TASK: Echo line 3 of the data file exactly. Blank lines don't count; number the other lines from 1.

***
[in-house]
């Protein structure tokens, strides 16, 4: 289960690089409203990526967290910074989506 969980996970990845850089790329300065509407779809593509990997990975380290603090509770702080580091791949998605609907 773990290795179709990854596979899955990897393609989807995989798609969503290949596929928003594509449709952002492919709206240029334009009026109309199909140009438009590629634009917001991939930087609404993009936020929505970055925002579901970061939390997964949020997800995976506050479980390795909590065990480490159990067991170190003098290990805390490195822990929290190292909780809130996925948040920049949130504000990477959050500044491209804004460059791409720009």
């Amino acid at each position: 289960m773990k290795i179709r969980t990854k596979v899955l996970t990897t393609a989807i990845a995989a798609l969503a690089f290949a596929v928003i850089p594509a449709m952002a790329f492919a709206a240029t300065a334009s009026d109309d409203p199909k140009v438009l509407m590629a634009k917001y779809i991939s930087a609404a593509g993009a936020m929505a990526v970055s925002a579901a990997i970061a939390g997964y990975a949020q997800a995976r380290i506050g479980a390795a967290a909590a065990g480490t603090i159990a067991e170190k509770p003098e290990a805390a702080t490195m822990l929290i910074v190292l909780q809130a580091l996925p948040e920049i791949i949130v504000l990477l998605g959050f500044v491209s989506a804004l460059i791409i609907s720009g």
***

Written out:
């Amino acid at each position: 289960m773990k290795i179709r969980t990854k596979v899955l996970t990897t393609a989807i990845a995989a798609l969503a690089f290949a596929v928003i850089p594509a449709m952002a790329f492919a709206a240029t300065a334009s009026d109309d409203p199909k140009v438009l509407m590629a634009k917001y779809i991939s930087a609404a593509g993009a936020m929505a990526v970055s925002a579901a990997i970061a939390g997964y990975a949020q997800a995976r380290i506050g479980a390795a967290a909590a065990g480490t603090i159990a067991e170190k509770p003098e290990a805390a702080t490195m822990l929290i910074v190292l909780q809130a580091l996925p948040e920049i791949i949130v504000l990477l998605g959050f500044v491209s989506a804004l460059i791409i609907s720009g």